In or around 1976, I caught a forlorn moment near New York’s Bleecker St. It was early morning. The sun was just up. Two ragged guys were shuffling toward me on the sidewalk, when one offered the other a bottle in a bag.
But the drink was declined.
“I guess I lost my taste for it,” sighed the saddest voice I’d ever heard.
Lately, I’ve been thinking about those guys when I think about the movies. I mean, what if we’ve lost our taste for them? What if we’ve kicked the habit?
Four months into the coronavirus shutdown, this no longer seems impossible. Personally, I haven’t seen a new film since Feb. 25. (Being older, I was earlier to lockdown.) The movie was Emma., at the Landmark Theatres in West Los Angeles. It was a pleasant enough experience, all those young actors doing their Jane Austen turn, plus Bill Nighy. But I can’t say that it was memorable, or that it left me with a deep yearning for all the cinema I’ve missed since then. Actually, I had to check ticket stubs in the tax file to recall what was showing at that last picture show.
Unfortunately, like the guy on Bleecker St., I seem to be getting by without movies. Being something of a history buff, I’d happily see Tom Hanks as a World War II sea captain in Greyhound. But I’ve already got eight pages of online passwords, and I suppose it would take another to add a subscription for Apple TV+, which picked up the film from Sony as theaters remain closed. Easier, somehow, to read an old copy of Nicholas Monsarrat’s The Cruel Sea, a parallel story about warfare in the Atlantic, and catch the Hanks picture some other time.
What’s worrisome, from an industry point of view, is that I might not be alone. One of the more alarming developments of the last few weeks—along with a new wave of opening date delays—was that Netflix guidance, advising analysts that third-quarter subscriber growth would probably be around 2.5 million, less than half of what had been expected. Among other things, said Netflix, the “astounding” growth of TikTok was changing the digital landscape. Goodbye movies and extended series, hello dance videos?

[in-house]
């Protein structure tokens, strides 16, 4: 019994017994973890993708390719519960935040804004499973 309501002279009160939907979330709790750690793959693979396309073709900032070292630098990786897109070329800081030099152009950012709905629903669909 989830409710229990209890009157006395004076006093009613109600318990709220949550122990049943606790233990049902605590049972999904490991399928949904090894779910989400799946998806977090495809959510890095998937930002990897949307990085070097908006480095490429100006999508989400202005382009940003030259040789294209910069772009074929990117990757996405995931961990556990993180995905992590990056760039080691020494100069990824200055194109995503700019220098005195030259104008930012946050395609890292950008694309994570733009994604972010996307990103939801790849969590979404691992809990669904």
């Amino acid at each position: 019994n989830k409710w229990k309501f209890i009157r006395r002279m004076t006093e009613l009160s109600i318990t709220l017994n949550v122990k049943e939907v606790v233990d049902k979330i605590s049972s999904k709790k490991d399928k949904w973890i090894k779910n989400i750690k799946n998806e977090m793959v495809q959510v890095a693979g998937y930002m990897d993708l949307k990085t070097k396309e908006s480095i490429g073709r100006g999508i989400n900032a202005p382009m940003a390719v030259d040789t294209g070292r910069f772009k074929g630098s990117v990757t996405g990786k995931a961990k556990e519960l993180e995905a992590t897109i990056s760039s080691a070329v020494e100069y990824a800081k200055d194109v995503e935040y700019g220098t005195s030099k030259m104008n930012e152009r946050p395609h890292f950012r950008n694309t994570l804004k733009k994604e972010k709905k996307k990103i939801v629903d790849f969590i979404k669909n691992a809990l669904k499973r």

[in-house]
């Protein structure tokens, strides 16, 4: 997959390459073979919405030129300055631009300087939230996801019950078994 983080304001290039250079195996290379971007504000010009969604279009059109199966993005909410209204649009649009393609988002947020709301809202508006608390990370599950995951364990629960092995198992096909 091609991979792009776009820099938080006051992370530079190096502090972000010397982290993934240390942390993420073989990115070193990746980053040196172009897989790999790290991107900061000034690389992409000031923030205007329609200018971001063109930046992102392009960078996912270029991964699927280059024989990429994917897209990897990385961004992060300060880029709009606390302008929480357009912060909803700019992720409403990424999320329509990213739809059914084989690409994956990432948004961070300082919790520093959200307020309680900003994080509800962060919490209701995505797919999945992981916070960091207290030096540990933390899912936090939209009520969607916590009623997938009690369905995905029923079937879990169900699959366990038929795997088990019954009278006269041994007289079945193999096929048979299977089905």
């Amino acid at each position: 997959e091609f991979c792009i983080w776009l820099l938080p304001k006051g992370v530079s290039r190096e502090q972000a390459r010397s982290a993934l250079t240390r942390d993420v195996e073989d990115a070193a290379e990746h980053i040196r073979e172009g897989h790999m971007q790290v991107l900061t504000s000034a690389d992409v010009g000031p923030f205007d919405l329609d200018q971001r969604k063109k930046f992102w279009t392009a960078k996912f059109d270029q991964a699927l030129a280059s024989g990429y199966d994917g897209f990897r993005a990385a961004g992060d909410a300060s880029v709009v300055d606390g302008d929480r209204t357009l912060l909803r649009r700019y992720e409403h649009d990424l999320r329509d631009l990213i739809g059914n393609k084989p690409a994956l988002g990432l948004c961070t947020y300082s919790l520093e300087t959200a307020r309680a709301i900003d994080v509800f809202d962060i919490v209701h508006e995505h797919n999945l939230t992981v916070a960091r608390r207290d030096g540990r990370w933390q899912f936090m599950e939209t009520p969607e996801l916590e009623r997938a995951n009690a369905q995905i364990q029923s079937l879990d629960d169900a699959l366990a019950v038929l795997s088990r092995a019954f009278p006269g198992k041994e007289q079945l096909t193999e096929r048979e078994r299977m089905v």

Greyhound is reported to have performed at the level of a box-office hit, though it’s hard to know exactly what that means, given the low-price of subscription streaming and Apple’s free-trial option. Spike Lee’s Da 5 Bloods drew a large audience on Netflix, so the end is not here yet.
But watching films is, or was, a reliable habit, and sometimes an addiction. In the 1980s, savvy marketers used to talk about the “wheel of movies.” Hits breed hits, they said. Trailers attached to a Beverly Hills Cop or a Die Hard brought new lucky winners spinning along behind them.
Now, the theatrical wheel has almost stopped, and streaming has radically different dynamics. Inevitably, audience behavior will change.
Early this month, even the Academy of Motion Picture Arts and Sciences, the ultimate film booster, quietly acknowledged that the movies may suffer very deep damage from the virus. In a July 3 posting of a disclosure document for its latest round of museum bonds, the Academy expanded a list of risk factors to include a potential “decrease of popularity of motion pictures, including by virtue of a slowdown in motion picture production on account of public health concerns.”
Noting that the next Oscar ceremony and the museum opening have already been delayed until next April, the risk warning added: “In the event the pandemic continues through the end of 2020 and the beginning of 2021, attendance and operation of the Academy Museum may be adversely affected and the broadcast of the Oscars may be affected, postponed, or cancelled.”
Let’s hope not.
On the bright side, old habits die hard. But if people do without the movies for another six months—books, dance videos, political strife are all diverting–they might learn to do without them altogether.